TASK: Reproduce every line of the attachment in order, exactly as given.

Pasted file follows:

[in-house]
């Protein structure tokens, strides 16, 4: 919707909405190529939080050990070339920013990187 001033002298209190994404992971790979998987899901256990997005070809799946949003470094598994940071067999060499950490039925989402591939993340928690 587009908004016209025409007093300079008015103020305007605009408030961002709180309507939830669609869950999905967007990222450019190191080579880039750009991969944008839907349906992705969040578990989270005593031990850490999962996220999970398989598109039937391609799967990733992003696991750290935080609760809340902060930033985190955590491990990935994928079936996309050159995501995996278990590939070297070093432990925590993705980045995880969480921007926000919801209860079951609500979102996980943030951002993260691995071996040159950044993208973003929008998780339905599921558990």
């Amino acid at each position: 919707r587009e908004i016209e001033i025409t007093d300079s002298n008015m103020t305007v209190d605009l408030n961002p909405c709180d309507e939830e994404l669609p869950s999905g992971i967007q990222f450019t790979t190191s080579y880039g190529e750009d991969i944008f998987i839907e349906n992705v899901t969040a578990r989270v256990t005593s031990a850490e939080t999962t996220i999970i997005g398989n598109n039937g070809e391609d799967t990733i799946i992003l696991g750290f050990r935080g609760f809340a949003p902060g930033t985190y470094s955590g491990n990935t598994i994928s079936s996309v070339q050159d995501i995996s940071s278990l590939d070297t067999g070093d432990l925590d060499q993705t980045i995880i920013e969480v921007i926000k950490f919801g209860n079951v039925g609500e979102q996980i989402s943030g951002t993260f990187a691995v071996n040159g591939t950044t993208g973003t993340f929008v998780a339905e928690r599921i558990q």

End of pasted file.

[in-house]
């Protein structure tokens, strides 16, 4: 919707909405190529939080050990070339920013990187 001033002298209190994404992971790979998987899901256990997005070809799946949003470094598994940071067999060499950490039925989402591939993340928690 587009908004016209025409007093300079008015103020305007605009408030961002709180309507939830669609869950999905967007990222450019190191080579880039750009991969944008839907349906992705969040578990989270005593031990850490999962996220999970398989598109039937391609799967990733992003696991750290935080609760809340902060930033985190955590491990990935994928079936996309050159995501995996278990590939070297070093432990925590993705980045995880969480921007926000919801209860079951609500979102996980943030951002993260691995071996040159950044993208973003929008998780339905599921558990």
């Amino acid at each position: 919707r587009e908004i016209e001033i025409t007093d300079s002298n008015m103020t305007v209190d605009l408030n961002p909405c709180d309507e939830e994404l669609p869950s999905g992971i967007q990222f450019t790979t190191s080579y880039g190529e750009d991969i944008f998987i839907e349906n992705v899901t969040a578990r989270v256990t005593s031990a850490e939080t999962t996220i999970i997005g398989n598109n039937g070809e391609d799967t990733i799946i992003l696991g750290f050990r935080g609760f809340a949003p902060g930033t985190y470094s955590g491990n990935t598994i994928s079936s996309v070339q050159d995501i995996s940071s278990l590939d070297t067999g070093d432990l925590d060499q993705t980045i995880i920013e969480v921007i926000k950490f919801g209860n079951v039925g609500e979102q996980i989402s943030g951002t993260f990187a691995v071996n040159g591939t950044t993208g973003t993340f929008v998780a339905e928690r599921i558990q």